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The Accident (Biblioasis International Translation Series) Paperback – 23 Jun 2011


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Review

"The Accident, translated by Stephen Henighan, would be a marvel of beauty and control under any circumstance; that it was written by a Jew in Romania in 1940 seems miraculous... The crystalline note of [Sebastian's] insight, so clear in the novel and so poignantly ironic in Mihail Sebastian's life, rings out across the decades." --Wall Street Journal "Long a respected name in European circles, Sebastian, a lawyer, playwright, intellectual and novelist who grimly suffered through a succession of anti-Semitic cruelties and indignities during the Second World War only to be fatally hit by a truck after the war ended, enjoyed a flurry of English-language attention about a decade ago with the translation of his war-era diary, Journal 1935-1944: The Fascist Years (which won rare praise from Philip Roth, incidentally, among many others). One hopes this new book, whose lyricism and depth of feeling have been made wonderfully apparent thanks to Stephen Henighan's elegant translation, will only expand his English readership." --The National Post "Mihail Sebastian's The Accident is a compelling mercurial novel. ...[It] can be enjoyed for the dynamic, confused love story it presents as well as for its historical relevance." --ForeWord Review "a beautifully written and translated story, which brings vividly to life the intellectually and artistically bustling Romania of the 1930s." --Jewish Independent

About the Author

Mihail Sebastian: Mihail Sebastian (1907-1945) was one of the major Central European writers of the 1930s. Born in southeastern Romania, he worked in Bucharest as a lawyer, journalist, novelist and playwright until anti-semitic legislation forced him to abandon his public career. His long-lost diary, Journal 1935-1944: The Fascist Years, was published in seven countries between 1996 and 2007, launching an international revival of his work. Sebastian's novels and plays are available in translation throughout Europe, and also have been published in Chinese, Hindi, Bengali and Hebrew. The Accident is Sebastian's first work of fiction to appear in English. Stephen Henighan: Stephen Henighan's books include Lost Province: Adventures in a Moldovan Family, A Grave in the Air, The Streets of Winter and A Report on the Afterlife of Culture. A nominee for the Governor General of Canada's Literary Award, he teaches at the University of Guelph, Ontario.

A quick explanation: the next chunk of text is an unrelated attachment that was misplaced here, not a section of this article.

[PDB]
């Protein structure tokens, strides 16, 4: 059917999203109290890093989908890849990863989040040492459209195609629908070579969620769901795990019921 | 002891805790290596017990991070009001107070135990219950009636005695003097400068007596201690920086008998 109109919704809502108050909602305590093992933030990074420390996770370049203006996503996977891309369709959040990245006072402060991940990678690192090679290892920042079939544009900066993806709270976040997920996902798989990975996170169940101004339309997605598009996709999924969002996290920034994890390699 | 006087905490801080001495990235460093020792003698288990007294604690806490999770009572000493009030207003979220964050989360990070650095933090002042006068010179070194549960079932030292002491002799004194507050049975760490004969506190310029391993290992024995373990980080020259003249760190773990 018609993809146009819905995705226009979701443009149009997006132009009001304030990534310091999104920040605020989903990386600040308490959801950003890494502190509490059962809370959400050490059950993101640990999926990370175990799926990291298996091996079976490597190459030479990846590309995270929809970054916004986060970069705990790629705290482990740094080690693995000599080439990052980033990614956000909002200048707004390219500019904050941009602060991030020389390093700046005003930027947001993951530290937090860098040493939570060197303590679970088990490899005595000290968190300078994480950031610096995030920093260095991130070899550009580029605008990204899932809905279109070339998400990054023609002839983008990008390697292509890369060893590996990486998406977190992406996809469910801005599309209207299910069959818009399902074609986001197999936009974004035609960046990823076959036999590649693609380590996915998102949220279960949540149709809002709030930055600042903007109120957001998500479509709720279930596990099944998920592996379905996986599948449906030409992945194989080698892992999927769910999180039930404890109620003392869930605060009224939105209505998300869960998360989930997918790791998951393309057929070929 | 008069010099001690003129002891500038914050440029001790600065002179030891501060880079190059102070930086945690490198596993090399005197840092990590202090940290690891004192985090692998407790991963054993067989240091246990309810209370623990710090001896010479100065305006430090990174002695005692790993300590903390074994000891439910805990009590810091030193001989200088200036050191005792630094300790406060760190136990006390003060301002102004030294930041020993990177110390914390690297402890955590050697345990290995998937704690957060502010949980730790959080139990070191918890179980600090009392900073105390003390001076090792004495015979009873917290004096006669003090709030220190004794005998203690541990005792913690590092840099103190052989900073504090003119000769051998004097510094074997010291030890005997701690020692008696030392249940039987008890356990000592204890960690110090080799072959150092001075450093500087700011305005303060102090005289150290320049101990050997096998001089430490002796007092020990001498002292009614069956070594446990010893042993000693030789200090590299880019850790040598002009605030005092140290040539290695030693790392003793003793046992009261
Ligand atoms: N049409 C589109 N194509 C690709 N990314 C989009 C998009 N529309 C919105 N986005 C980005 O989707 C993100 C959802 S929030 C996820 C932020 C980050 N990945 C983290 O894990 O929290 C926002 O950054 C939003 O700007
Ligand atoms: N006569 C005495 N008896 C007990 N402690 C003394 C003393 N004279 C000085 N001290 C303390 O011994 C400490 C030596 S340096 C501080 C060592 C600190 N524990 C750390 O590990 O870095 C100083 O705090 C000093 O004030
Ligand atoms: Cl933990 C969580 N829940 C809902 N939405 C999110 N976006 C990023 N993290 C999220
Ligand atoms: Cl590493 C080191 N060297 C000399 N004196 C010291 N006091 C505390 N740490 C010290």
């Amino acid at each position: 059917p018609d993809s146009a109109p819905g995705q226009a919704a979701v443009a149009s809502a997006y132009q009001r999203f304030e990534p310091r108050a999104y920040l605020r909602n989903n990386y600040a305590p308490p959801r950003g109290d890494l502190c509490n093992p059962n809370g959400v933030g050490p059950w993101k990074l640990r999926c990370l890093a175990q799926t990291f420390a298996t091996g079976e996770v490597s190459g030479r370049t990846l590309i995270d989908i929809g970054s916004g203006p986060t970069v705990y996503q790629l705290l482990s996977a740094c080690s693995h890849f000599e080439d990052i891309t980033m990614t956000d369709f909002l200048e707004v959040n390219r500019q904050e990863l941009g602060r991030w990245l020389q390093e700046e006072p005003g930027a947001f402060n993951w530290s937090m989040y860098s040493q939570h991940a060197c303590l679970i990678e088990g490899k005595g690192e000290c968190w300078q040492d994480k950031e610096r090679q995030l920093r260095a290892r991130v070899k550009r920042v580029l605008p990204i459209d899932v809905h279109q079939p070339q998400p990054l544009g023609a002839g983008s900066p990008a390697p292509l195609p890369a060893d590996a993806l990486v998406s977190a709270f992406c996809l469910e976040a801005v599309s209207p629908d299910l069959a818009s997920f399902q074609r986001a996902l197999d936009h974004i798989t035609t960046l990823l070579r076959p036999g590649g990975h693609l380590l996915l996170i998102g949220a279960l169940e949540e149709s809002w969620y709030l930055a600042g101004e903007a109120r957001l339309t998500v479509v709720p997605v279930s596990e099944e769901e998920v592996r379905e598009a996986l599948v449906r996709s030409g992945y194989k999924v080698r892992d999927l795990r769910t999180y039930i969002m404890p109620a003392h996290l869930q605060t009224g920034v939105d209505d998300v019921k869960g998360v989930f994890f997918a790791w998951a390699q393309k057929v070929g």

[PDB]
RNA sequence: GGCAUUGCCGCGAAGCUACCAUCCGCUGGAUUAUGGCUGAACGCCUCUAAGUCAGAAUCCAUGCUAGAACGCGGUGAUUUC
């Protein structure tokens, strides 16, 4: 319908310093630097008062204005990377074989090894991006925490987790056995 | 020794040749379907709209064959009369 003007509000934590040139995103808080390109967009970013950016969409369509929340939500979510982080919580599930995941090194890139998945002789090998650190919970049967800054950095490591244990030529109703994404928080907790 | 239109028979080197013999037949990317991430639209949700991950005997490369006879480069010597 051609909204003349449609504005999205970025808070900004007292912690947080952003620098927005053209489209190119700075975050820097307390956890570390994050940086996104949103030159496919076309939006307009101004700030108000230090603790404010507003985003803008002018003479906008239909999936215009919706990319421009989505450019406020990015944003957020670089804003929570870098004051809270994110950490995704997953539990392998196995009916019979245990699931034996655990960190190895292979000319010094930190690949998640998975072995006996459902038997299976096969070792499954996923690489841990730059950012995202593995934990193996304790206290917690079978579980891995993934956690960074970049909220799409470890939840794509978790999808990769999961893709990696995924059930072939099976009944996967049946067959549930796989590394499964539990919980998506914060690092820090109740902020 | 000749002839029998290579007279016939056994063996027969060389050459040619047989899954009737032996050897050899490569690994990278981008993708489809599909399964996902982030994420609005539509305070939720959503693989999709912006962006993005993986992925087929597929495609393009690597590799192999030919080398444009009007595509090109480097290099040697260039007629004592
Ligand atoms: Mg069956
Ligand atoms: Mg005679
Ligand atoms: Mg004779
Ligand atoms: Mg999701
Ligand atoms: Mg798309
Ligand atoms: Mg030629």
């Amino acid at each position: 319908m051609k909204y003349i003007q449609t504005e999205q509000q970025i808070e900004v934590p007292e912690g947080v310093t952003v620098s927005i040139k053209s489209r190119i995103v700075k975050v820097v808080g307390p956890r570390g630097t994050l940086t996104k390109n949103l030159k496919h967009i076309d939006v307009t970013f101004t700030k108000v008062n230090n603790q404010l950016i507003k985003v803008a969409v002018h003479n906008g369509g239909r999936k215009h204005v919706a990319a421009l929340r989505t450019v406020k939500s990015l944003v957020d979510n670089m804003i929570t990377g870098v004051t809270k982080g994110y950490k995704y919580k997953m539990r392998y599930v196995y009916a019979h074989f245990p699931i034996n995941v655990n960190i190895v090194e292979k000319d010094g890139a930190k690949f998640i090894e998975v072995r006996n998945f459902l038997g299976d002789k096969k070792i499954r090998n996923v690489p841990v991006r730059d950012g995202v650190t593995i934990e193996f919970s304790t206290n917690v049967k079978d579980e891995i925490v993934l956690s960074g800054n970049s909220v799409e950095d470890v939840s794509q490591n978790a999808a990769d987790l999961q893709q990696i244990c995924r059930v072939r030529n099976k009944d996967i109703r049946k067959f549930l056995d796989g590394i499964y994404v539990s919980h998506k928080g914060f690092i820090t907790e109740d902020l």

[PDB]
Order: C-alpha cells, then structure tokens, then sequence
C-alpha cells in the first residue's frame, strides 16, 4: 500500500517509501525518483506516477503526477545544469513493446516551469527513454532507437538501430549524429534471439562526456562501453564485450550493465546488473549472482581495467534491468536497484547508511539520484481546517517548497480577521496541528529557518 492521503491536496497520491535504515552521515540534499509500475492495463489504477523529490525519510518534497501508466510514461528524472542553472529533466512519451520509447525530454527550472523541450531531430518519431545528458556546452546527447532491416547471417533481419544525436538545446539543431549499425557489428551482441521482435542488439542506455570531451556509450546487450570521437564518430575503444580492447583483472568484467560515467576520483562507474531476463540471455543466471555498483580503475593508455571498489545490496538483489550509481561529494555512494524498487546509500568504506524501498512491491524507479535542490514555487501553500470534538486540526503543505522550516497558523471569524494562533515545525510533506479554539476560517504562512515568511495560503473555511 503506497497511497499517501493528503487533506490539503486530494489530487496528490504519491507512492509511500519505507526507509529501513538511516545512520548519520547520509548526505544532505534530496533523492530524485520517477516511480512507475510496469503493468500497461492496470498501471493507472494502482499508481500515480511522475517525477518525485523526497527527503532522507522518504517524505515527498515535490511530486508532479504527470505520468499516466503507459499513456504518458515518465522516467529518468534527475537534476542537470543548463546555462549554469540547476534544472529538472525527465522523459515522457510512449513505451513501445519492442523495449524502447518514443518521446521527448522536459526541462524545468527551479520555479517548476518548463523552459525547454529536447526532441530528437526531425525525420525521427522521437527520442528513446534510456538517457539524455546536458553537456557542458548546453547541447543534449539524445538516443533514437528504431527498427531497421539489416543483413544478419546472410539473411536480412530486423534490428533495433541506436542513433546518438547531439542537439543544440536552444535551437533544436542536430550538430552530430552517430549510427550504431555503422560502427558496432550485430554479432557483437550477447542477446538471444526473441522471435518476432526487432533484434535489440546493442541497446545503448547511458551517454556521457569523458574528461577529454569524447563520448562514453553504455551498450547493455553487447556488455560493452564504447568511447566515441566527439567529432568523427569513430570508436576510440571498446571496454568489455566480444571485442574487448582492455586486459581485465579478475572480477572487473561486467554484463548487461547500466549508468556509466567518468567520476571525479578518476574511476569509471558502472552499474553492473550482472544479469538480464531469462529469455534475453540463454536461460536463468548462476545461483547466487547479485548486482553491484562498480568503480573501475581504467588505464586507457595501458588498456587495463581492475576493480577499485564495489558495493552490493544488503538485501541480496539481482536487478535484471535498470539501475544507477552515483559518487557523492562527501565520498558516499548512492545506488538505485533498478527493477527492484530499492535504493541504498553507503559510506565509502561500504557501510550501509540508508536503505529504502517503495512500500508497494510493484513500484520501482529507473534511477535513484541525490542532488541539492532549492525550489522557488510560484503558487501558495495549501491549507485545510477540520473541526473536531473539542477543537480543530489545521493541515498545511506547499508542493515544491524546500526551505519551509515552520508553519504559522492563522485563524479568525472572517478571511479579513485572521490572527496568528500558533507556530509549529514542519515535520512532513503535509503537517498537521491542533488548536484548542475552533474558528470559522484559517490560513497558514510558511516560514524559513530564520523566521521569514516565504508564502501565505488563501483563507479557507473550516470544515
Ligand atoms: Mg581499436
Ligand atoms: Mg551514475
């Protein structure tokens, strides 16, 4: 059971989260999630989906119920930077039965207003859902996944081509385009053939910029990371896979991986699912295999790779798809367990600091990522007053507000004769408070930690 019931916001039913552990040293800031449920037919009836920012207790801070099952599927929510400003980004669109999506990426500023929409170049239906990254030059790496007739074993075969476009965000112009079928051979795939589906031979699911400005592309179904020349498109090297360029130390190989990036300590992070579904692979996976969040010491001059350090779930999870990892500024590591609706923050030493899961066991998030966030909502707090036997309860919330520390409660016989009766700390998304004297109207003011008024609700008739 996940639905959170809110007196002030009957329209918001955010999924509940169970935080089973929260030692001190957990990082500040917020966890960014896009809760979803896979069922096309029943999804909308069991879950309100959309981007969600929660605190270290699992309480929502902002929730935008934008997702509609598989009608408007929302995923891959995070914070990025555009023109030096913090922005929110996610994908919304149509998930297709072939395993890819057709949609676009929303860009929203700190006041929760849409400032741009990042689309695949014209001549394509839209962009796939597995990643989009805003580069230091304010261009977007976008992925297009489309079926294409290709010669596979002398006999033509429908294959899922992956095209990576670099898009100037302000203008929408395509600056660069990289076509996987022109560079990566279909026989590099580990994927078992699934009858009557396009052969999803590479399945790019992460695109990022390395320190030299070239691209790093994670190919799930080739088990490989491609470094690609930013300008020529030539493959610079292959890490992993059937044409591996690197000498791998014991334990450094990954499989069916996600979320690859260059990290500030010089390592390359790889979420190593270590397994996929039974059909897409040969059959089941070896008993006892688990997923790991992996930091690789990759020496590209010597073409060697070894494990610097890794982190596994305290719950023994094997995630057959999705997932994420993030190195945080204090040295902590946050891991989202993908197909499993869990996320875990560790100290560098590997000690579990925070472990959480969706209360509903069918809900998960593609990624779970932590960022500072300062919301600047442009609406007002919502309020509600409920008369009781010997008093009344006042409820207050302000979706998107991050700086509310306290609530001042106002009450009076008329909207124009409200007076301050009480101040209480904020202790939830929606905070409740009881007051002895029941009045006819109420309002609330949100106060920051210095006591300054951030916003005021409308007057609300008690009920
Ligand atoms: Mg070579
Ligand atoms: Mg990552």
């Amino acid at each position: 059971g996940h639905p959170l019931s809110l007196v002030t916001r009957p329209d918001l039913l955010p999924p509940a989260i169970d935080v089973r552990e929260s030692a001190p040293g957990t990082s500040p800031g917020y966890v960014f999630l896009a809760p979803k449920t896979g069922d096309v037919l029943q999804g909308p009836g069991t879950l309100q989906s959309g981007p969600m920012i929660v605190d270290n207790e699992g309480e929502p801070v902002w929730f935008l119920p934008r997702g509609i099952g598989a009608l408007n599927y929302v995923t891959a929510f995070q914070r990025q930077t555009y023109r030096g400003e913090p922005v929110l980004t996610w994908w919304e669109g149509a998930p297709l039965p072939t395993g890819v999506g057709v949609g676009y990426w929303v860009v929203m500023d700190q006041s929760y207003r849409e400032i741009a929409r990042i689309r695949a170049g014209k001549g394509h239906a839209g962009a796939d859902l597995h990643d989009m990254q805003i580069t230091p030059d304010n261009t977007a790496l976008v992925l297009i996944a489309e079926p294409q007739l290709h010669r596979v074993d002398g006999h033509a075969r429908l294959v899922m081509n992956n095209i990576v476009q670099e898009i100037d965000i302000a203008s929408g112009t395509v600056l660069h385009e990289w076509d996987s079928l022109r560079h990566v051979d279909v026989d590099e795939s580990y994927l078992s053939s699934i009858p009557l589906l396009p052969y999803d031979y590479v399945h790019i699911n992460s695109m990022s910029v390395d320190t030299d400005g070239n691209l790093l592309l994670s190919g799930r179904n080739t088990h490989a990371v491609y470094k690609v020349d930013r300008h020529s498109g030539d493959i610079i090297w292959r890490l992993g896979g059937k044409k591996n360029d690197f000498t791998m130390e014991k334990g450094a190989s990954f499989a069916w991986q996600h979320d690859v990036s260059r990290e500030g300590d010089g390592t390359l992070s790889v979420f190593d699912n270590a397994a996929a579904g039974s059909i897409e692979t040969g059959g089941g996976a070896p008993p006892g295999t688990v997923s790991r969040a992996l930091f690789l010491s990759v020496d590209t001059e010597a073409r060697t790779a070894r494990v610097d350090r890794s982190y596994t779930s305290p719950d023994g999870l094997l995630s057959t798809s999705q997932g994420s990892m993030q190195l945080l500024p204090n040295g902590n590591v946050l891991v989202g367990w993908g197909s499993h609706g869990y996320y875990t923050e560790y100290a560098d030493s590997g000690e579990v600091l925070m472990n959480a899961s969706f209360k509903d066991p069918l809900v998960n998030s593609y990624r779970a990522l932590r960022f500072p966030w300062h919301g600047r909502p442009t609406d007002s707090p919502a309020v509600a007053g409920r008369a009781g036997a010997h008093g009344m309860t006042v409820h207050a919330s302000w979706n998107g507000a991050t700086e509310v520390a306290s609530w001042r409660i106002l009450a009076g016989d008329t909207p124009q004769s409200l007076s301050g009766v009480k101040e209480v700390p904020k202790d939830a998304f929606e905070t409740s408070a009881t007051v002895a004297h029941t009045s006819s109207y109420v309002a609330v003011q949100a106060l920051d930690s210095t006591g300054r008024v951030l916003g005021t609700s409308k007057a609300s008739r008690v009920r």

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Amazon.com: HASH(0x8e1145b8) out of 5 stars 2 reviews
5 of 5 people found the following review helpful
HASH(0x8e2f8b28) out of 5 stars The Accident, by Mihail Sebastian 15 April 2012
By Ilse TS - Published on Amazon.com
Format: Paperback
The Accident is a romantic love story that captures the soul and engages the mind.

It opens with a street accident scene that brings together the two lonely protagonists and then races on via an unusual plot and tumultuous emotional upheavals.

While the story was written back in the `30's it has such a fresh, contemporary feel to it that I involuntarily wondered where cell phones were.

Characters move through pre war Bucharest's artistic and intellectual circles but heal, strengthen and live life to its fullest while skiing in the Carpathian Mountains.

The train ride to Belgium, via Germany, gives a glimpse of the Europe's escalating, fascist terror. In stark contrast, the train ride to the slopes of Transylvania's mountains brings a joyful, contagiously enthusiastic atmosphere.

The book was first published in 1940. Recent translations became instant best sellers in Europe.
Stephen Henighan's English translation brings this gem to us; it remains to be seen how the American public will react to it. I could not put it down.
2 of 2 people found the following review helpful
HASH(0x8ddf1d38) out of 5 stars I confess, I didn't like it that much, but I don't think it was a badly written book or anything; it's just me 3 Sept. 2012
By Meaghan - Published on Amazon.com
Format: Paperback
Not sure how to rate/review this. It's not something I'd pick up on my own; the only reason I read it was because I read Mihail Sebastian's diary and he kept writing about writing this book, and so I got curious. The story is set in Romania in 1934. It was interesting to see what life in Romania was like before the Iron Guard, before World War II, before Communism -- in other words, before it became the poor and struggling nation it is today. It looks like the Romanians didn't live any differently from anyone else in Europe or the United States. Paul and Nora could be from just about anywhere.

The whole "romance" angle I was less certain of. When the book ended (rather abruptly) I was left with a handful of questions: Are Paul and Nora really in love with each other? Are they going to continue their relationship after the ski trip? Was Paul really suicidal, anyway, and is he still? Yet it was nice to watch their developing romance.

I would say this book was worth reading, even if it wasn't "my kind" of story. Certainly it would interest those who want to know about everyday life in Central Europe in the inter-war period.
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